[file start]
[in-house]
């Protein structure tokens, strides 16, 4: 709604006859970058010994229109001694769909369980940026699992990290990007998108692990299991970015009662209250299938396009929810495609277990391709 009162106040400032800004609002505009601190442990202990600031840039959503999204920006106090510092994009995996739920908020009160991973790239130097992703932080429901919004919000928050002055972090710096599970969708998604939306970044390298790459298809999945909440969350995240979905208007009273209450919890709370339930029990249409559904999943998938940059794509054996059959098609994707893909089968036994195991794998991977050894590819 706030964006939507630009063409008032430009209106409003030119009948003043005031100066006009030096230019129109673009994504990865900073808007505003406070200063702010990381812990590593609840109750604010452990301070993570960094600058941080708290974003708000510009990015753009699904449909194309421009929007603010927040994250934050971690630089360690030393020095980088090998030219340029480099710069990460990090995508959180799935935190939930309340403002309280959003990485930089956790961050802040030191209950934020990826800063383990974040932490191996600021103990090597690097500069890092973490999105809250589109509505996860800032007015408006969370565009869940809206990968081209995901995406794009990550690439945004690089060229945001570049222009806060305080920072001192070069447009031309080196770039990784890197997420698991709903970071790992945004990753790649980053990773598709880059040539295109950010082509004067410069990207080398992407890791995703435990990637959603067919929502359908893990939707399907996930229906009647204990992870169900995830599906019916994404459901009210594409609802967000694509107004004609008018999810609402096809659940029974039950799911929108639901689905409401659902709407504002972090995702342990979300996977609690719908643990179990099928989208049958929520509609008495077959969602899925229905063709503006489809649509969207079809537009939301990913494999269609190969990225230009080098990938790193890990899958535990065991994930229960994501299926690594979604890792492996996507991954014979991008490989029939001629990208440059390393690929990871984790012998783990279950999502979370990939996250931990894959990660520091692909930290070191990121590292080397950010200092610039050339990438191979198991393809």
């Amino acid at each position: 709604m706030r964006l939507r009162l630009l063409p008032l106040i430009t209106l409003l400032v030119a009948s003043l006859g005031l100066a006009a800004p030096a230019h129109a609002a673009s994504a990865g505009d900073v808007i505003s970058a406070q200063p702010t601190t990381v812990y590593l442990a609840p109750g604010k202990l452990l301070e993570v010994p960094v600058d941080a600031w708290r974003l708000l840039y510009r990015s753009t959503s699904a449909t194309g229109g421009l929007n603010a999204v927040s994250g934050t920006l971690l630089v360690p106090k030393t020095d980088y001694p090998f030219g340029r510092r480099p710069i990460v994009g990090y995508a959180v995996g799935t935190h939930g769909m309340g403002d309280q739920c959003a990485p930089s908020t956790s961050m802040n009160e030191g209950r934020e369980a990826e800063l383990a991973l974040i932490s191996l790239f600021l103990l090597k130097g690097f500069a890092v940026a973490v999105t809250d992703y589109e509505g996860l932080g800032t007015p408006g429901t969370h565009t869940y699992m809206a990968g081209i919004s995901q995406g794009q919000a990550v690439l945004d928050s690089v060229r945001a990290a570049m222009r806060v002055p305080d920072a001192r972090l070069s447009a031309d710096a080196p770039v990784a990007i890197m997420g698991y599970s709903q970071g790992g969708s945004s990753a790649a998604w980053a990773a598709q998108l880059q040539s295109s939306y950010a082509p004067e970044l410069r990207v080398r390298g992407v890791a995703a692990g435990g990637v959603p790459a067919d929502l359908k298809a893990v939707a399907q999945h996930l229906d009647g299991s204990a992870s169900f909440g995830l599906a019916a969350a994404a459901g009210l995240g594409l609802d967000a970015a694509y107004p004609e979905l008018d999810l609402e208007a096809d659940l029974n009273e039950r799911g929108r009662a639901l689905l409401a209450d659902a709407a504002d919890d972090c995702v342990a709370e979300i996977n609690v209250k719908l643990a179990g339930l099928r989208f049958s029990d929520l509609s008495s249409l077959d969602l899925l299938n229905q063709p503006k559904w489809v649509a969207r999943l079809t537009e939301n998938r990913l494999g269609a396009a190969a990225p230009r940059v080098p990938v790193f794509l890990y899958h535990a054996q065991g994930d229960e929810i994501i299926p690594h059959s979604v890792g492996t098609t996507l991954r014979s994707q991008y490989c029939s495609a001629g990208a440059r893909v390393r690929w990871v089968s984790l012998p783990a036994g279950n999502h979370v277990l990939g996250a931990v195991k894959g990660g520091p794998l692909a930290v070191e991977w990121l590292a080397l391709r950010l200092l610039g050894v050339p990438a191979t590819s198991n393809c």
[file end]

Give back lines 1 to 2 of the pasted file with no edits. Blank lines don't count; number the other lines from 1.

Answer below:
[in-house]
């Protein structure tokens, strides 16, 4: 709604006859970058010994229109001694769909369980940026699992990290990007998108692990299991970015009662209250299938396009929810495609277990391709 009162106040400032800004609002505009601190442990202990600031840039959503999204920006106090510092994009995996739920908020009160991973790239130097992703932080429901919004919000928050002055972090710096599970969708998604939306970044390298790459298809999945909440969350995240979905208007009273209450919890709370339930029990249409559904999943998938940059794509054996059959098609994707893909089968036994195991794998991977050894590819 706030964006939507630009063409008032430009209106409003030119009948003043005031100066006009030096230019129109673009994504990865900073808007505003406070200063702010990381812990590593609840109750604010452990301070993570960094600058941080708290974003708000510009990015753009699904449909194309421009929007603010927040994250934050971690630089360690030393020095980088090998030219340029480099710069990460990090995508959180799935935190939930309340403002309280959003990485930089956790961050802040030191209950934020990826800063383990974040932490191996600021103990090597690097500069890092973490999105809250589109509505996860800032007015408006969370565009869940809206990968081209995901995406794009990550690439945004690089060229945001570049222009806060305080920072001192070069447009031309080196770039990784890197997420698991709903970071790992945004990753790649980053990773598709880059040539295109950010082509004067410069990207080398992407890791995703435990990637959603067919929502359908893990939707399907996930229906009647204990992870169900995830599906019916994404459901009210594409609802967000694509107004004609008018999810609402096809659940029974039950799911929108639901689905409401659902709407504002972090995702342990979300996977609690719908643990179990099928989208049958929520509609008495077959969602899925229905063709503006489809649509969207079809537009939301990913494999269609190969990225230009080098990938790193890990899958535990065991994930229960994501299926690594979604890792492996996507991954014979991008490989029939001629990208440059390393690929990871984790012998783990279950999502979370990939996250931990894959990660520091692909930290070191990121590292080397950010200092610039050339990438191979198991393809």